In the Introduction to “Person and Act”, Karol Wojtyla offers an intriguing phenomenological perspective on experiencing oneself and others as human.
I disagree with the campaign’s message, partly in what it does say, but more centrally in what it does not say.
There has been a question in philosophical discussion since at least the time of Socrates regarding the nature of what is good. Is the pious loved by the gods because it is pious, or is it pious because it is loved by the gods?
“The church is bombarded with two competing messages about money and capitalism. The first message is that wealth is bad and causes much of the world’s suffering; the second is that wealth is good and God wants you to prosper and be rich.” There are two foci in the quoted text: wealth and self. This seems a misfocus; the 2nd greatest command is about the self to other relation, not self to wealth.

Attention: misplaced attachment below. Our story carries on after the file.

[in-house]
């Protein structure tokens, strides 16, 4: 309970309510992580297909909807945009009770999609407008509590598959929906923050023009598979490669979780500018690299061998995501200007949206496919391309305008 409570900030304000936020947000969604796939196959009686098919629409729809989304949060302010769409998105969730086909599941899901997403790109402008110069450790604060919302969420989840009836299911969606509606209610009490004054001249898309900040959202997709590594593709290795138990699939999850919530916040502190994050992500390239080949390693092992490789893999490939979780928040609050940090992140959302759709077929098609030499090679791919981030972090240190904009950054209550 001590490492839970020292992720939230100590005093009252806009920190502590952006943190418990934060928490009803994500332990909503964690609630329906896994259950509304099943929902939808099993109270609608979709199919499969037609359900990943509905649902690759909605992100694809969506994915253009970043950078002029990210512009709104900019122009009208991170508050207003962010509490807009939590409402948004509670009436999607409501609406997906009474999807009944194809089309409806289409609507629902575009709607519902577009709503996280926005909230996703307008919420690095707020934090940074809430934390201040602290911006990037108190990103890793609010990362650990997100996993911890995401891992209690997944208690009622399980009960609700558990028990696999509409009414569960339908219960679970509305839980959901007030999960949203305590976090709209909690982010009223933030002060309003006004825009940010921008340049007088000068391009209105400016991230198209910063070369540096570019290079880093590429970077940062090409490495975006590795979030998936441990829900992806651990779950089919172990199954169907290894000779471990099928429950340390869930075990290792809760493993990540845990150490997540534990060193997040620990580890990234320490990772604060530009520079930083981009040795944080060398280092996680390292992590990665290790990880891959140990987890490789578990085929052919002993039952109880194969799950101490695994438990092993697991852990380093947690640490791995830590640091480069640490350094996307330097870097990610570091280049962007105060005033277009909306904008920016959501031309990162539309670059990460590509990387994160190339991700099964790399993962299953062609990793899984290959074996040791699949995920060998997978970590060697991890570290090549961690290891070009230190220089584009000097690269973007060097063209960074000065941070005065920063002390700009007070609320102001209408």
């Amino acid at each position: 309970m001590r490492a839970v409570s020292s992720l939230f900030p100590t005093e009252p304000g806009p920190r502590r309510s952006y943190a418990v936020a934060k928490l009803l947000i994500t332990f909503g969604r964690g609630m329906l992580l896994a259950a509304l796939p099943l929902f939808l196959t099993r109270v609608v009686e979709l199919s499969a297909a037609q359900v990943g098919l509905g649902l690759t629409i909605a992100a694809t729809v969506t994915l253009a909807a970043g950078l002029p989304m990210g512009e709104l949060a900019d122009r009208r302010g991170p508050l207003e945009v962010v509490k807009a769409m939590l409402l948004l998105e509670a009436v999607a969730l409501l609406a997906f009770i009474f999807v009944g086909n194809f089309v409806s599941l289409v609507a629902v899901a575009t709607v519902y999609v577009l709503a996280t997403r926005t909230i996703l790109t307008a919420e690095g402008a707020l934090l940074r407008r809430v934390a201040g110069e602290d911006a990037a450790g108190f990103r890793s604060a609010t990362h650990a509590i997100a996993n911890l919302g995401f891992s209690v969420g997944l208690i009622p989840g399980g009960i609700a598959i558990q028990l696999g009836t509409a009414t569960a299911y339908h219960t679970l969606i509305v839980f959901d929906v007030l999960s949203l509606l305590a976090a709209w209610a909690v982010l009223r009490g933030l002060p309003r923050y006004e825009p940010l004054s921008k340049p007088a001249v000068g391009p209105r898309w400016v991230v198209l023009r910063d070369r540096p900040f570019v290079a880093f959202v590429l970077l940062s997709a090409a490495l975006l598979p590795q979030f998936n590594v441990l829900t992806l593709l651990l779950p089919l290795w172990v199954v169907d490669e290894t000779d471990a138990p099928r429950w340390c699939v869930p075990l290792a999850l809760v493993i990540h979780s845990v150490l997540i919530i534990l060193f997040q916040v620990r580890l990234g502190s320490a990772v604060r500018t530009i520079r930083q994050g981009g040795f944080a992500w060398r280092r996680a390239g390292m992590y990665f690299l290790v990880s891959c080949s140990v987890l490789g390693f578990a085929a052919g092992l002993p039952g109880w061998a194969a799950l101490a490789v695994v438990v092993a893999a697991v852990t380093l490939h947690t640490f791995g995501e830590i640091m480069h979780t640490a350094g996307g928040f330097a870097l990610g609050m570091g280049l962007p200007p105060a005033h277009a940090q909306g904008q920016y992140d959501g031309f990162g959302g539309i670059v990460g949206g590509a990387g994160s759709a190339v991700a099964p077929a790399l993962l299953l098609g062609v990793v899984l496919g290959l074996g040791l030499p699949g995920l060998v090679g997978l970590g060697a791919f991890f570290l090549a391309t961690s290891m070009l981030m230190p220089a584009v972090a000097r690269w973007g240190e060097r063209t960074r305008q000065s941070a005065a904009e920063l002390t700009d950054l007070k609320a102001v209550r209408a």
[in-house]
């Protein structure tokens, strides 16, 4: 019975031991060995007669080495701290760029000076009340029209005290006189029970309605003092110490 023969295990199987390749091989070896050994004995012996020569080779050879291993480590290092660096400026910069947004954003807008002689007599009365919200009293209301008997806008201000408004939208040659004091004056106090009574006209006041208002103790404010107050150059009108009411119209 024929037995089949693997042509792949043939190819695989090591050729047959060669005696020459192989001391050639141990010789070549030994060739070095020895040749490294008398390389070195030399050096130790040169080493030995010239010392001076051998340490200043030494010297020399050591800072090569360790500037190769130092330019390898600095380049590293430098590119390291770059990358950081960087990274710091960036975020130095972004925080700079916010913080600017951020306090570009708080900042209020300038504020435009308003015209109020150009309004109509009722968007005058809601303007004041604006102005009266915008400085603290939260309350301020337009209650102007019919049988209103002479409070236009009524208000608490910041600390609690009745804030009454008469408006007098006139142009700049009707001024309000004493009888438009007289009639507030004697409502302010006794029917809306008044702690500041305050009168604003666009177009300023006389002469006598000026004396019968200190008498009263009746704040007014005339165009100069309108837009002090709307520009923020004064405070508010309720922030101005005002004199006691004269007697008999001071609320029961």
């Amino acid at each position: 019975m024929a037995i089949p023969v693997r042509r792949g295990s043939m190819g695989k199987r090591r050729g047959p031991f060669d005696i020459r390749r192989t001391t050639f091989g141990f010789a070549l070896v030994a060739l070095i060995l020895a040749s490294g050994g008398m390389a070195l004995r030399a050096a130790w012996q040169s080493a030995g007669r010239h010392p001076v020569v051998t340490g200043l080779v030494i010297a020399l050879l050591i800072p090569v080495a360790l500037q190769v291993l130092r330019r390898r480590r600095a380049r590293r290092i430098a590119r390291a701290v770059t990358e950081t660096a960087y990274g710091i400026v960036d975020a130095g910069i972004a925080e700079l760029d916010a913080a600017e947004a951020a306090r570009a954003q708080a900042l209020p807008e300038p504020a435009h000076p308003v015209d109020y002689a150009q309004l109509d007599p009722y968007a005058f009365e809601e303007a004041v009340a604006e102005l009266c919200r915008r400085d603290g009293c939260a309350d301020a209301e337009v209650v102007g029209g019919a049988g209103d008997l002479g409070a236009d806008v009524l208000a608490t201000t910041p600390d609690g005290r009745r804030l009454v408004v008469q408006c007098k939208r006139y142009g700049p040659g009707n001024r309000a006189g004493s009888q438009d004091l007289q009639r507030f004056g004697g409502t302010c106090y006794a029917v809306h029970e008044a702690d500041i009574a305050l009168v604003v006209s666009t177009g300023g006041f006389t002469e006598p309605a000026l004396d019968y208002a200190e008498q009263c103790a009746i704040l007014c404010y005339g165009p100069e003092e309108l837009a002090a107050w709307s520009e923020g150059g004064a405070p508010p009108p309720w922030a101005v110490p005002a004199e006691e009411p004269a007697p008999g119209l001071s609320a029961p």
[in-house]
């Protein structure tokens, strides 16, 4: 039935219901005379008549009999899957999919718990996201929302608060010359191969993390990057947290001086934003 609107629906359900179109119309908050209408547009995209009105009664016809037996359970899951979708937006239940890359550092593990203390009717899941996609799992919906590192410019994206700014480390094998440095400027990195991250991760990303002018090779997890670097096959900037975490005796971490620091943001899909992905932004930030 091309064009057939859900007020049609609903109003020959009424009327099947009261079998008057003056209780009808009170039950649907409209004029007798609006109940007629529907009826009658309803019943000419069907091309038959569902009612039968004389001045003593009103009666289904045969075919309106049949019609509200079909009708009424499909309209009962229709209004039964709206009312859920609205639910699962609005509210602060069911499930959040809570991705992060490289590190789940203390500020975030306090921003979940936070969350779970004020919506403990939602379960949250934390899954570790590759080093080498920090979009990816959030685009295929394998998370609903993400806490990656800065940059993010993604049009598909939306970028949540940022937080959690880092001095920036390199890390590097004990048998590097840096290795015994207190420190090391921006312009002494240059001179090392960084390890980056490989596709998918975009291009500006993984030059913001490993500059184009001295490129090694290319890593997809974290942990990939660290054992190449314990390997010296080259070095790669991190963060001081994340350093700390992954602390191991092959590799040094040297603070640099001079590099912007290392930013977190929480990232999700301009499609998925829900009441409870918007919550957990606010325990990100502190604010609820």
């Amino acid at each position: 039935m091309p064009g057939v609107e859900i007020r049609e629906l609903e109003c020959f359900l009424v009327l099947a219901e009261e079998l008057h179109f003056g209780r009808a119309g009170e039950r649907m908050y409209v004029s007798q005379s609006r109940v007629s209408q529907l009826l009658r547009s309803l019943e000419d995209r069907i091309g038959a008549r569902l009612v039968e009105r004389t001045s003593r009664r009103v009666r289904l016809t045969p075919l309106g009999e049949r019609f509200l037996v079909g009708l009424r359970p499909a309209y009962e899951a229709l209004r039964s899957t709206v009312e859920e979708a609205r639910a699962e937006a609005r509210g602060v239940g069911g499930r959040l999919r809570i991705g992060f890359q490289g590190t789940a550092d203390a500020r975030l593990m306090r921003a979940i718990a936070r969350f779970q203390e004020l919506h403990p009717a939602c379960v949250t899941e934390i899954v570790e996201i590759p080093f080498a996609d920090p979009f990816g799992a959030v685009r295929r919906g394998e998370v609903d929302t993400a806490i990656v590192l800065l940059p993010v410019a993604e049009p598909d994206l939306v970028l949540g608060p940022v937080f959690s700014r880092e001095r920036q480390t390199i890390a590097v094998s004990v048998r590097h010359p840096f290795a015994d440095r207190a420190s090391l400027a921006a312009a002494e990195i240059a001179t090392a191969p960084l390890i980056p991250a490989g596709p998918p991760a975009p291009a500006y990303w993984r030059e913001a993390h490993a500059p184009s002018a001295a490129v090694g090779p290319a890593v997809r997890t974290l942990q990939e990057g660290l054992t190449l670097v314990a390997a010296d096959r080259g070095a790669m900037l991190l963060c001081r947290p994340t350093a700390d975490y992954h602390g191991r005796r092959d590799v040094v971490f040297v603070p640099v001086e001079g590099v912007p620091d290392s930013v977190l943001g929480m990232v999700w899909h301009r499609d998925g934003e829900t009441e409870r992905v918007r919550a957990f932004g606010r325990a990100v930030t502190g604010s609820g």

Considering Ephesians 2:6, we have an idea that were we to have the right sort of spiritual “telescope” we could look “out there somewhere” and see ourselves literally sitting down with him. I don’t understand it that way any more.
“Then there is the other extraordinary theme, which is that of ‘visibility’, we might say. In our media society we know well that you exist only if you appear, only if you are seen. And churches are easily and fatally induced into seeking visibility.” Paolo Ricca
This morning, in the first few minutes after awaking while reorienting to the world, it occurred to me that the Beatitudes have an answer to my perennial bugaboo, the opening of Ecclesiastes: “Vanity of vanity; all is vanity.”
“…and so I close my presentation with that which I hold to be in reality the most authentic reasons for federalism, which are neither juridical-institutional nor economic. It seems to me that an order that dissolves political violence … and that affirms a horizon in which singular and natural rights are preserved … cannot even be imagined without the consolidation of a culture that recognizes the transcendency of the other.”
In conversation last Sunday afternoon with someone visiting from the Pacific Northwest, the topic of membership covenants at large evangelical churches came up.
I recently noted a quote from William Wang, CEO of Vizio: “The biggest measurement we have is how many customers love us. To achieve that, the product must be good, and it must be affordable.”